WASHINGTON — Democrats continued to distance themselves from Harvey Weinstein, a high profile donor to campaigns and groups on the left, after allegations made in an explosive New York Times report that the movie mogul serially harassed women.
Xochitl Hinojosa, the communications director for the Democratic National Committee, said the allegations were “deeply troubling.”
“The Democratic party condemns all forms of sexual harassment and assault,” she said in a statement. “We hope that Republicans will do the same as we mark one year since the release of a tape showing President Trump bragging about sexually assaulting women followed by more than a dozen women who came forward to detail similar experiences of assault and harassment.”
Hinojosa said the DNC will donate more than $30,000 in contributions from Weinstein to EMILY’s List, Emerge America, and Higher Heights “because what we need is more women in power, not men like Trump who continue to show us that they lack respect for more than half of America.”
The DNC joins a cascade of Senate Democrats who have announced that they would be donating Weinstein contributions to charity.
Earlier on Friday, Senate Minority Leader Chuck Schumer (D-N.Y.) said he would give Weinstein’s contributions to several charities supporting women. The donations totaled $14,200.
Sen. Al Franken (D-Minn.) will donate Weinstein’s gifts to Minnesota Indian Women’s Resource Center, a spokesman said, including donations to Franken’s 2014 re-election campaign and to his political action committee.
Sen. Cory Booker (D-N.J.) is donating the $7,800 he received from Weinstein to the New Jersey Coalition Against Sexual Assault, while Sen. Elizabeth Warren (D-Mass.) will give the $5,000 she received from Weinstein for her 2012 senate campaign to charity. BuzzFeed reported that Sen. Kirsten Gillibrand (D-N.Y.) also would donate Weinstein contributions to charity. Booker, Warren, and Gillibrand are frequently mentioned as contenders for the 2020 Democratic presidential nomination.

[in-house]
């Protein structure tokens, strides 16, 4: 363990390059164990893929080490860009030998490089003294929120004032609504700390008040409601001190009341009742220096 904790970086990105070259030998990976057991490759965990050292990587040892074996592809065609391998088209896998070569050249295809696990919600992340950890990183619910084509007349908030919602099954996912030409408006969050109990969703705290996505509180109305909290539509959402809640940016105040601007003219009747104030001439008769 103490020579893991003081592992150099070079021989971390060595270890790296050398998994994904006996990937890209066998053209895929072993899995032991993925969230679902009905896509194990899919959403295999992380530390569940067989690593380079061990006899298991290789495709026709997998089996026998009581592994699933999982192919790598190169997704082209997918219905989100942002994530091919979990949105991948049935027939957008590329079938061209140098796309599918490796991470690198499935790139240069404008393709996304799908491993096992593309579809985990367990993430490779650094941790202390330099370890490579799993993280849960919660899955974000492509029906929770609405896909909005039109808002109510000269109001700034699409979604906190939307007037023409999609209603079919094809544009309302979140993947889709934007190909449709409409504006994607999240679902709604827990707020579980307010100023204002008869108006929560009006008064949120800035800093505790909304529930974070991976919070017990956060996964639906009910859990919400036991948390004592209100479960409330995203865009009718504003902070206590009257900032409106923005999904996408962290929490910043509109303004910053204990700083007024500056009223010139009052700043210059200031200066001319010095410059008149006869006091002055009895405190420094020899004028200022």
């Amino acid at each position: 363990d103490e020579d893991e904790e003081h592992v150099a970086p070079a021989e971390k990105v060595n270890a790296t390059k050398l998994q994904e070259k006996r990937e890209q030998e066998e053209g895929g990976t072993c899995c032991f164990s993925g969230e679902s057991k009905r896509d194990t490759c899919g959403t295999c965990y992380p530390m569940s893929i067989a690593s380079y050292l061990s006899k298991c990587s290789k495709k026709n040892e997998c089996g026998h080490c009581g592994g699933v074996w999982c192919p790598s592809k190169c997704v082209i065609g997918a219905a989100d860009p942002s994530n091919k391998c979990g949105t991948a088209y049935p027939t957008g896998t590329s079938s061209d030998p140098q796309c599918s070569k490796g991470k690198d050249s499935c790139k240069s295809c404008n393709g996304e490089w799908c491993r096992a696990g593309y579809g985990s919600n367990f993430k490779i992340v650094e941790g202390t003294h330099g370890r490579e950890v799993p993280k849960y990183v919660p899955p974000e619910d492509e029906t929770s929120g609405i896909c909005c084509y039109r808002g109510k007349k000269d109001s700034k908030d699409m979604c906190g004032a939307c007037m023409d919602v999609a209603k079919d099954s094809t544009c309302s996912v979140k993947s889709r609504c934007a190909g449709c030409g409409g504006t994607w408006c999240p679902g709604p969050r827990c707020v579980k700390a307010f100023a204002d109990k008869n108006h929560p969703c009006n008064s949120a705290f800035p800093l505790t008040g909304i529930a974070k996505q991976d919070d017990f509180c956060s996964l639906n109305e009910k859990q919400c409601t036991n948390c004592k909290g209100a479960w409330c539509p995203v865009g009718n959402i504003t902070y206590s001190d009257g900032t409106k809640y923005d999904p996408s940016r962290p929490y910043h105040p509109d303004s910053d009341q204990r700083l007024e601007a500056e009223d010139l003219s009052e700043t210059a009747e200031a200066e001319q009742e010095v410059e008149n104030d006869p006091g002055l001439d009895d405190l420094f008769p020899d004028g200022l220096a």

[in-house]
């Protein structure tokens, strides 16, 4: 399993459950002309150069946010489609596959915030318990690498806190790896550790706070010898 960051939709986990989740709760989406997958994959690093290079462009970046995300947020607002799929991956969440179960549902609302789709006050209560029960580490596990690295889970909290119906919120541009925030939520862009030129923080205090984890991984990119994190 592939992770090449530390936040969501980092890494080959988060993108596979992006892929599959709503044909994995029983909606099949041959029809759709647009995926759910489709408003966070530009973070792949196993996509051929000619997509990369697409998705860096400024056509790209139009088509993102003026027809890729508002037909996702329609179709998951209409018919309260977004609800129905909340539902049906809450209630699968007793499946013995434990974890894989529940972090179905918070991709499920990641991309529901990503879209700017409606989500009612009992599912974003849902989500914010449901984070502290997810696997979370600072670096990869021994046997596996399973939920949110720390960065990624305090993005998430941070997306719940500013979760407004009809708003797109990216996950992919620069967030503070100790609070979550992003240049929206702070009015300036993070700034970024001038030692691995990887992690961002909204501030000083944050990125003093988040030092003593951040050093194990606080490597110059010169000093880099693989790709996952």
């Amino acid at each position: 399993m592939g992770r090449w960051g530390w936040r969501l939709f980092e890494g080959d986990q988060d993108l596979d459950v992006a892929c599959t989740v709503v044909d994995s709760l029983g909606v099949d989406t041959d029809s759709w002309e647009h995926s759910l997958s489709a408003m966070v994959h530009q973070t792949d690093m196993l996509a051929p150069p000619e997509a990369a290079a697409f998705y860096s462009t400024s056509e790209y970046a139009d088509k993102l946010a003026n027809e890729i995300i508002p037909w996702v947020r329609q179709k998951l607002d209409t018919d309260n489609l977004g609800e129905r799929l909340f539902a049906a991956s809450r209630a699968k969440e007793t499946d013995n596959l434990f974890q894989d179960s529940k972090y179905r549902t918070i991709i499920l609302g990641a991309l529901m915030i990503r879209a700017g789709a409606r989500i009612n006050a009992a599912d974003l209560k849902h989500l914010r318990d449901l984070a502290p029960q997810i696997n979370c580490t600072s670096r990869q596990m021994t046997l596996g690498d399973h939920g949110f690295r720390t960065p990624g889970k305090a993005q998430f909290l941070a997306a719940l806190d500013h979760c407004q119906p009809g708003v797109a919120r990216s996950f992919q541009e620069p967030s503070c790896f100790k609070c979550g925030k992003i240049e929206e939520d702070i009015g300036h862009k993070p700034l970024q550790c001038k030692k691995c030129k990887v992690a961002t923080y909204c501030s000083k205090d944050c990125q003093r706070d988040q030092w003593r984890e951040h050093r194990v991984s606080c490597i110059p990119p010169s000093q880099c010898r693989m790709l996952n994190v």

Weinstein, the co-founder of the Weinstein Company, was a force in Democratic politics. He hosted fundraisers for Hillary Clinton’s White House bid and for Barack Obama’s presidential campaigns.
He also took part in a White House event in 2013 designed to inspire high school students who wanted to pursue careers in entertainment. First Lady Michelle Obama praised Weinstein and even quipped about his hard-charging personality.
She shared the story of how Weinstein lost an eye when he was 10 years old while playing with some friends.
“Harvey didn’t just sit around feeling sorry for himself,” she said. “He knocked on the door of a retired librarian who lived next door to him and asked for books. Now, for those of you who know Harvey, can you imagine a 10-year-old Harvey in conversation with a librarian? But from that moment on, Harvey developed a love of reading and a knack for finding good stories — a skill he has used every day for decades.”
The Obamas’ daughter Malia interned for The Weinstein Company earlier this year. The Obamas have not issued a statement, and sources who worked in the White House pushed back on the notion that they would have been aware of the allegations against Weinstein before they surfaced in the Times story.
On Thursday, just hours after the Times report, Sen. Patrick Leahy (D-Vt.) announced that he would donate Weinstein’s contributions to charity. Sen. Martin Heinrich (D-N.M.) and Sen. Richard Blumenthal (D-Conn.) followed soon after in announcing that they, too, would be rerouting his gifts to charity.
Republicans quickly seized on the Weinstein scandal. Republican National Committee chairman Ronna McDaniel issued a statement calling on Democrats to return his campaign contributions.
“If the DNC truly stands up for women like they say they do, then returning Weinstein’s dirty money should be a no-brainer,” McDaniel said.
Sean Spicer, the former White House press secretary, tweeted out a list of Weinstein’s campaign contributions to federal, state, and local candidates — all Democrats.
White House spokeswoman Sarah Huckabee Sanders was asked about the scandal at the White House press briefing. She said whether a politician should return Weinstein’s contributions was “a decision for those individuals to make.”
Sheila Krumholz, executive director of the Center for Responsive Politics, said “scandals leading to refunded contributions or donations passed on to charity happen every cycle.”
She added, “When donations become tainted by association with scandal, politicians may weigh the benefit of cash in hand against the potential for blowback. But once the first returns are announced, others often rush to follow suit, because the only thing worse than taking money from someone embroiled in scandal, is being seen as reluctant to reject it and the scandalous behavior associated with it.”
The Times report has rocked Hollywood and the Beltway. It contains several on-the-record accounts of Weinstein’s aggressive advances toward women, including actresses Ashley Judd and Rose McGowan.